Wouldn’t you just love God to demonstrate his grace and his compassion in our nation again and turn back many people to himself so they do not perish!

Wouldn’t you just love him to show grace and compassion which turns our society again to care for the bruised and the broken….

Our God is gracious, and our God is compassionate, but he’s also slow to anger

Act out
Would you stop doing that right now!!
How many times do I have to tell you!
Don’t you know how much that annoys me!

I guess we’ve all received that sort of reaction at some time in our lives.
Maybe we’re guilty of making that sort of reaction.
Maybe, even today we’ve already gone off the handle at some one – perhaps a member of our family, perhaps the idiot who cut you up at the junction, or who didn’t stop for you at the pedestrian crossing.

(Blogger pops in here on his notes as he posts them and says – this became a reality for me that morning! – listen to the preach online to hear how! Talk about embarrassing!!)

Aren’t you glad that our God is slow to anger
He should justly be angry with his church, for the way in which it has failed to really fulfil it’s mission, to really share this fantastic news of a God who is so gracious and compassionate that he does everything to save his people. God should justly be angry for the way in which his people the church have failed to love one another as he has loved us, of how we have failed to love our enemies.

But our God is slow to anger

The God we are called to come to is gracious and compassionate, he is slow to anger and he is also abounding in love.

What a fantastic phrase! ‘Abounding in love!’
The Message puts it as ‘extravagant in love’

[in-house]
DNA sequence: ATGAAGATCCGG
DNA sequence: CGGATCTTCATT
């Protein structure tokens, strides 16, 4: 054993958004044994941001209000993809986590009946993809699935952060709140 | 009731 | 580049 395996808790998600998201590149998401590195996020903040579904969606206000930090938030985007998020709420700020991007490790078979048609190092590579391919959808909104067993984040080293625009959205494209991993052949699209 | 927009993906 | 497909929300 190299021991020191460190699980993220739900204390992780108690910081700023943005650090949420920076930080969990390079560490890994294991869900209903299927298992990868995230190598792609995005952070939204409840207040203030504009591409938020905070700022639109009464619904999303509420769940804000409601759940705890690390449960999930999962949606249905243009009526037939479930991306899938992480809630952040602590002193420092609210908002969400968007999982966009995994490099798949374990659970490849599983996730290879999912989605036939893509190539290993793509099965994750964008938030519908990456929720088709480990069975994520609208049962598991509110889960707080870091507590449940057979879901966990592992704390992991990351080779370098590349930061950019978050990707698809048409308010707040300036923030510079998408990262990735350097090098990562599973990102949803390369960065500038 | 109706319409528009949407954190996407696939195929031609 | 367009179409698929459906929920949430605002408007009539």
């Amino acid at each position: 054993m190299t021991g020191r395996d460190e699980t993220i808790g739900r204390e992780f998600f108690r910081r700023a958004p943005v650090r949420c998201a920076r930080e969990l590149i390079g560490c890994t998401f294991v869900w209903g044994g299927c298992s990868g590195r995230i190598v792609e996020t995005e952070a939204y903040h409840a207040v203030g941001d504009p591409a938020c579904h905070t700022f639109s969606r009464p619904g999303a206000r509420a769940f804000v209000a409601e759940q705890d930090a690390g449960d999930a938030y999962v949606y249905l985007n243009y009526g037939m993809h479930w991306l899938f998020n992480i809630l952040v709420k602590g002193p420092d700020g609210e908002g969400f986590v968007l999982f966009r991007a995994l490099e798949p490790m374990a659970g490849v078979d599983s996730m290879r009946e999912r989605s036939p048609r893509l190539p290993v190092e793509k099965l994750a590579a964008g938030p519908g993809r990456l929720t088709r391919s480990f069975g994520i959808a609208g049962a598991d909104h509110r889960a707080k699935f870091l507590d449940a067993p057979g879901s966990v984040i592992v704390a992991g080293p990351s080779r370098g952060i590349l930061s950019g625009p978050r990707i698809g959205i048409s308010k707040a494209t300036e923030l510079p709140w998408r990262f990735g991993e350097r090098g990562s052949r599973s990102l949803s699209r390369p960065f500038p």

God’s love isn’t conditional – well if you love me and obey my commands then I’ll love you – no, it’s exactly the opposite – ‘We love because he first loved us’ 1 John 4:19

‘God so loved the world, that he gave his one and only Son, so that whoever believes in him should not perish but have eternal life.’ John 3:16

God loves you so much! He loves this world so much!
It grieves his heart when he sees it messed up, but his longing, his desire is to restore it to how it should be. He could justly come in at any point in history, today, and destroy all that damages our world, but he relents from sending calamity

He doesn’t like to do it unless there is no other way. Some times it is the only way to get attention. Sometimes with a young child the only way to really get their attention is a short sharp smack on the hand – but it’s not God’s desire.

Our God is gracious and compassionate, slow to anger, abounding in love, and he relents from sending calamity.

Surely we should have confidence in approaching a God like that.
Surely it should encourage us to turn back to him, to plead before him on behalf of our country, to plead before him to take action and to be ready to work with him, so that people will not say ‘Where is their God?’

Let’s come before this gracious, compassionate God, who is slow to anger, who is abounding in love, who relents from sending calamity and let us worship this amazing God as the only fitting response to who he is and his nature – and let us come together to cry out to this God to make his name known in our day and in our time.




  1. […] Last week we looked at some of the characteristics of the nature of the God we come to cry to. […]